In the practice of journalism, it is sometimes inevitable that some people will get hurt. That is what reporting is all about. We report it as it happened. Quite often, the truth hurts. But the people have a right to know and readers of Philippine Sentinel want to know the truth.
In the past, this column has defined journalism as the process of seeking the truth, verifying the truth, and publishing the truth, even if it hurts.
Such is what happened in the case of Dolores Amarille, a tenant of Kapitbahayan Cooperative, as reported by columnist Benjie de Ubago in the September 2010 issue of Philippine Sentinel.
Mrs Amarille was served an eviction notice on 15 June 2010 by Kapitbahayan and was required to leave the premises on 12 July 2010. Amarille stayed past the due date prompting Kapitbahayan president Ruben Amores to take the case to the Consumer Trader and Tenancy Tribunal (CTTT).
Reasons cited on the eviction notice included installation of a TFC antenna without permission; arrears of allegedly 2 weeks rent; and “not fit to be a resident of Kapitbahayan.” CTTT regarded the reasons for eviction as weak and ruled in favor of the tenant. Mrs Amarille won and was allowed to stay.
Court records do not lie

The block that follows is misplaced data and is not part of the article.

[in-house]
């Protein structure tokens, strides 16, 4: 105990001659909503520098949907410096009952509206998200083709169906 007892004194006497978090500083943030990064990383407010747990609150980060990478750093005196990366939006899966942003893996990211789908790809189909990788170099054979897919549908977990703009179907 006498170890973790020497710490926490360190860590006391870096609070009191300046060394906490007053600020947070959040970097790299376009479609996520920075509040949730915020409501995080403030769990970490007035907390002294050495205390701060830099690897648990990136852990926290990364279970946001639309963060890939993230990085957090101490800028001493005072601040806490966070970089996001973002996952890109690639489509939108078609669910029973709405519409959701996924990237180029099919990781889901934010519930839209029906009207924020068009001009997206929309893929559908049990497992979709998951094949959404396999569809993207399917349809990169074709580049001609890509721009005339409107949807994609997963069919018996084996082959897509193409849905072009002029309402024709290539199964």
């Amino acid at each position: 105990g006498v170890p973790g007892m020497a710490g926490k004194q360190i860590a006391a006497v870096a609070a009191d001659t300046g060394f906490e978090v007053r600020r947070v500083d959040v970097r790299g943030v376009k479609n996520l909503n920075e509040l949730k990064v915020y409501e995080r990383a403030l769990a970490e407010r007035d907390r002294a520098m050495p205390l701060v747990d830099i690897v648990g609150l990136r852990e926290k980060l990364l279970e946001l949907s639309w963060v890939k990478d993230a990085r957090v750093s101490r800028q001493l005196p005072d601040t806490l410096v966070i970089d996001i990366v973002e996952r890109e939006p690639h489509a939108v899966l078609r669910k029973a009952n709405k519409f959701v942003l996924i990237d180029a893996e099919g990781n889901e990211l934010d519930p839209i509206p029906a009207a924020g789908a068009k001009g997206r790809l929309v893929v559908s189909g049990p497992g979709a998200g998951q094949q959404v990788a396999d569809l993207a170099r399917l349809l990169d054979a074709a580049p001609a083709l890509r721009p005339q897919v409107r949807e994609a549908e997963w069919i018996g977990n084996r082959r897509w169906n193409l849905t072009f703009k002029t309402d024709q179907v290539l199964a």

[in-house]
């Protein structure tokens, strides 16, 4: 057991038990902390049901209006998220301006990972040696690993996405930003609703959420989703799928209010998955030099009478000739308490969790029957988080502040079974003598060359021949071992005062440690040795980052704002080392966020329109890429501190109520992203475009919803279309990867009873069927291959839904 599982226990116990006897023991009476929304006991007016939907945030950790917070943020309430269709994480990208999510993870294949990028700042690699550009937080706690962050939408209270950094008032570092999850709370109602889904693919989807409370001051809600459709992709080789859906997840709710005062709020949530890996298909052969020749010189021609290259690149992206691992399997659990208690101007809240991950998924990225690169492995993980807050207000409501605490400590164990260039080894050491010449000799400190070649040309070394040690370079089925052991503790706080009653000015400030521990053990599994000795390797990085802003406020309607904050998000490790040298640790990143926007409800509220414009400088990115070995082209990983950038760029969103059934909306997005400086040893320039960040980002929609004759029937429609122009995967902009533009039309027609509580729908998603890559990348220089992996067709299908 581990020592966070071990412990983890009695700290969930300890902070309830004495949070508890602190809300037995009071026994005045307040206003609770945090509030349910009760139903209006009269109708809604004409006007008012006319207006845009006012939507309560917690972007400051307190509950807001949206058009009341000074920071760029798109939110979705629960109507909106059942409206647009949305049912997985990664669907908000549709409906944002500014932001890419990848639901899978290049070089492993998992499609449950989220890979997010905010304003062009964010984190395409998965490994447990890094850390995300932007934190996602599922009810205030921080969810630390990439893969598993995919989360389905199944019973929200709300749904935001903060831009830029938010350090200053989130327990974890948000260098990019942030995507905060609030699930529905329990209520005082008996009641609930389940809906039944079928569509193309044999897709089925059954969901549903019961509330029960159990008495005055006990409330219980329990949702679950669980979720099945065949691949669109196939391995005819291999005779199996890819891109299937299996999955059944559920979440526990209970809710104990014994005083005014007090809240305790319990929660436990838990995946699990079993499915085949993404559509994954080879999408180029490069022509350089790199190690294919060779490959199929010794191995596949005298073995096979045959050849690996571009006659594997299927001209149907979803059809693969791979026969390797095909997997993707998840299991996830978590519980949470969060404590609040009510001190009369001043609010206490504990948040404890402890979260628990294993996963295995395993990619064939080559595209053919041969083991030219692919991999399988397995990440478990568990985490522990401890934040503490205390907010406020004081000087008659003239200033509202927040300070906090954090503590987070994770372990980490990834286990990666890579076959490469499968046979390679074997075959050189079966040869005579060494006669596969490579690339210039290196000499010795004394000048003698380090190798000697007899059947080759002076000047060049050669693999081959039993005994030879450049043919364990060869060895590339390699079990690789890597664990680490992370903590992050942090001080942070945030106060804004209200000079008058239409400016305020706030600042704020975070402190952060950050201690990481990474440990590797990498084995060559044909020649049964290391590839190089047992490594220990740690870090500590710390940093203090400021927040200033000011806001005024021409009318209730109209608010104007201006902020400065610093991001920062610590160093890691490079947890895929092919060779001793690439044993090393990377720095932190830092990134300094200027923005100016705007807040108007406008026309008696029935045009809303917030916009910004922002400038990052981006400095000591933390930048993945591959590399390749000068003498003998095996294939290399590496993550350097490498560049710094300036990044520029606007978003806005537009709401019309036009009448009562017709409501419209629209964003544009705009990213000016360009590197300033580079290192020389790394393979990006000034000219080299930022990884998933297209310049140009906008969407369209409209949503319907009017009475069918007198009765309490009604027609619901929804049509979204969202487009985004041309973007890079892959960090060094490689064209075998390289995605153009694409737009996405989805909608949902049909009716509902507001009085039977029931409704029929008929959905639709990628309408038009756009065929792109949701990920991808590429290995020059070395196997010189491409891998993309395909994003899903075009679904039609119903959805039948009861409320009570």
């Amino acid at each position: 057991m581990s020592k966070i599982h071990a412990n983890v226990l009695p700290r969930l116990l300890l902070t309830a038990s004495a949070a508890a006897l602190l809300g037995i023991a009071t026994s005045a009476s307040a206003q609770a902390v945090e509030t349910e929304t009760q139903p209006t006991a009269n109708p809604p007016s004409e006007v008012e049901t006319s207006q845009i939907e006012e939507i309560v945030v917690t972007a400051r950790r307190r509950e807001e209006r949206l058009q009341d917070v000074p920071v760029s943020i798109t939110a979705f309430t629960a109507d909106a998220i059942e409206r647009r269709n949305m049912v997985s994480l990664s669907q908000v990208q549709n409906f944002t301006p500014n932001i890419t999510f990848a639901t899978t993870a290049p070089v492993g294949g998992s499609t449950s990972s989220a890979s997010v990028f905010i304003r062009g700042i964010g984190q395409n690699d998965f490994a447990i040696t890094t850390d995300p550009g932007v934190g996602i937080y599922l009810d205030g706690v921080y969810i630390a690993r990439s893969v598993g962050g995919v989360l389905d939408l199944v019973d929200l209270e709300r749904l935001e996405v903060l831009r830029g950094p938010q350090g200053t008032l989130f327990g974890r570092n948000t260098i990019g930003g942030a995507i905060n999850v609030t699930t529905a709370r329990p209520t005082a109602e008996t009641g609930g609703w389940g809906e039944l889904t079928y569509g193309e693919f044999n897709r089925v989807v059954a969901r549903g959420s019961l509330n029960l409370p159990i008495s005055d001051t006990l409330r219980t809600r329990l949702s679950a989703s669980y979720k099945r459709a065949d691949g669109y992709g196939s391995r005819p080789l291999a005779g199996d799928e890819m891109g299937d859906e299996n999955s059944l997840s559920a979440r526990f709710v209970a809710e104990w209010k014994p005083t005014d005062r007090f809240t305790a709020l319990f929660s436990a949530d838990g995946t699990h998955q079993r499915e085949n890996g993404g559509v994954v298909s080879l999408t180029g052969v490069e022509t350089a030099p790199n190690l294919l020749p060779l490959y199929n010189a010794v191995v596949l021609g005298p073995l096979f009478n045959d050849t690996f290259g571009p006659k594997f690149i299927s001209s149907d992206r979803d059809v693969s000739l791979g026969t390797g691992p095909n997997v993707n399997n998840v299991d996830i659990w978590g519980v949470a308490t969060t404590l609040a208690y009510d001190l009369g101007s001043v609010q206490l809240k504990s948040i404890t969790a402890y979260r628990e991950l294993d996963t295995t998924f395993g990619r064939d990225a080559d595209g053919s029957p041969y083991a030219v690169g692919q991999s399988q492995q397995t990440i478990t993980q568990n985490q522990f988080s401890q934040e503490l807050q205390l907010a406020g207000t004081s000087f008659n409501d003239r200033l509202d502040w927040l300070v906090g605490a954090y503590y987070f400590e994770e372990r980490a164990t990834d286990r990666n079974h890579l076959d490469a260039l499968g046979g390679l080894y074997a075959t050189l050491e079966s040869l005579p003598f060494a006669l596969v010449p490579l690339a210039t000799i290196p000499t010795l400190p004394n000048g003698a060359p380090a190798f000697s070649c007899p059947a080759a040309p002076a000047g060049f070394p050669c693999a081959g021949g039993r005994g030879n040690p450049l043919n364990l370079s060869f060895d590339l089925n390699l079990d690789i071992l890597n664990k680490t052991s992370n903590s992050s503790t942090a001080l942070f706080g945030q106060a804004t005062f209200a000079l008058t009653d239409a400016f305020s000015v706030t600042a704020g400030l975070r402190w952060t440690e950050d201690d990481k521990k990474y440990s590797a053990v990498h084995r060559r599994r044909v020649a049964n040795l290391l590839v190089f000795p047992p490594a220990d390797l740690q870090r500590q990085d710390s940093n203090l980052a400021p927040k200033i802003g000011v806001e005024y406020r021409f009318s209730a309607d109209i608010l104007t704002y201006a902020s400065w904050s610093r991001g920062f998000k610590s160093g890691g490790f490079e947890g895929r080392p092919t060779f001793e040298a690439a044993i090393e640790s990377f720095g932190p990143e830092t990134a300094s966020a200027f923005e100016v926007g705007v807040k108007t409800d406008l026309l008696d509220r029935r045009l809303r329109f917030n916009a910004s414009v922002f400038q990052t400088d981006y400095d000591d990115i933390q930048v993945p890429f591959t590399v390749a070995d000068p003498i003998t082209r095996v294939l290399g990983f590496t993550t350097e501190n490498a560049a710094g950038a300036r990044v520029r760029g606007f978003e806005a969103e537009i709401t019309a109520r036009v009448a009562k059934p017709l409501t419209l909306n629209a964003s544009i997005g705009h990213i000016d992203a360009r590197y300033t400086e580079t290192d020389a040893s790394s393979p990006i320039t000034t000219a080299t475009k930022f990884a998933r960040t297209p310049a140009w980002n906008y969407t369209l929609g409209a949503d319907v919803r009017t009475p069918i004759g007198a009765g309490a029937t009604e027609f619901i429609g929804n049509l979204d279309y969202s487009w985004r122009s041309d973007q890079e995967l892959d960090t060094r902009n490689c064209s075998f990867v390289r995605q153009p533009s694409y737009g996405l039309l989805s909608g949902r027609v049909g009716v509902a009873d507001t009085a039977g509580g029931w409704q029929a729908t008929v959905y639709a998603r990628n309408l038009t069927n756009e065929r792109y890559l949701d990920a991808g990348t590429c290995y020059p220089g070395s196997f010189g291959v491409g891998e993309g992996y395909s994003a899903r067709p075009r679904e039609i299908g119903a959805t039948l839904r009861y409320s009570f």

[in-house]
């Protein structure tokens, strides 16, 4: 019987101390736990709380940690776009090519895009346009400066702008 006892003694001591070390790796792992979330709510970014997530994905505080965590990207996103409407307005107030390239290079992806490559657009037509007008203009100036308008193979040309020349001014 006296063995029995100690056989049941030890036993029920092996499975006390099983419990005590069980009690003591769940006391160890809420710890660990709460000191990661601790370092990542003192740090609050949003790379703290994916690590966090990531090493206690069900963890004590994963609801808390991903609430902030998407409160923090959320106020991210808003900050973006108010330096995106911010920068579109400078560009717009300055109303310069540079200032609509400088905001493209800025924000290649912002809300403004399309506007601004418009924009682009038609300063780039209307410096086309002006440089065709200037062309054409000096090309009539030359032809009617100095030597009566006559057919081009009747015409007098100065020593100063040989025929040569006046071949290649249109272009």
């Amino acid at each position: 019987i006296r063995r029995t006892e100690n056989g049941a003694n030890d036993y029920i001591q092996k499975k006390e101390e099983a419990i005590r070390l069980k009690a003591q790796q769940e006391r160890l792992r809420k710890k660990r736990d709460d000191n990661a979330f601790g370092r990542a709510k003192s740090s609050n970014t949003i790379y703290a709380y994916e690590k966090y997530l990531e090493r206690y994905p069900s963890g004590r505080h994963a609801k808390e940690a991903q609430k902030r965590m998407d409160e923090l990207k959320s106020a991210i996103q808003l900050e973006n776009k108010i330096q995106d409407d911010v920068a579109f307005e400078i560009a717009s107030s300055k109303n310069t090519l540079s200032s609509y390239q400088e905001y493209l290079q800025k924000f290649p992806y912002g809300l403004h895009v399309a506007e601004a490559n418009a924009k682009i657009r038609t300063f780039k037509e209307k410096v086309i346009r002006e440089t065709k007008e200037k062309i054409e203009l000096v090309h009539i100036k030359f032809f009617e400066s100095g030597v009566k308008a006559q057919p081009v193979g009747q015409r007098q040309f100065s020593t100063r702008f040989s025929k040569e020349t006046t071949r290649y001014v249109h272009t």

On Monday, the 20th of December 2010, Mr. Amores and the editor of this paper bumped into each other during the HAPAG presentation at Bowman Hall in Blacktown NSW. Maybe he deliberately waited at the staircase for me to come out. Referring to the article of Ms de Ubago about the Amarille case, Amores said that “they were all lies.” He added: “Kasama ka sa kasinungalingan.” (You are part of the falsehood.)
He was obviously referring to my role as editor of Philippine Sentinel. Did he really expect me not to publish the column of Ms de Ubago? Or maybe, he expected me (for whatever reasons) to censor or revise the report made.
But court records do not lie. At the time of publication and up to the present, I am satisfied that my columnist exercised due prudence in doing her research about the Amarille case. That is what journalism is all about –
seeking the truth, verifying the truth and publishing the truth, even if it hurts.
Apparently, Mr. Amores was hurt by the article of Ms de Ubago. I owe him no apology and will not make any apology, ever! He does not deserve any apology coming from me. He should, in fact make the apology for claiming that I was part of the falsehood.
By the way, during the unscheduled meeting, I invited Mr. Amores to send us his reply to the column of Benjie de Ubago. I promise to publish it verbatim. – Dino Crescini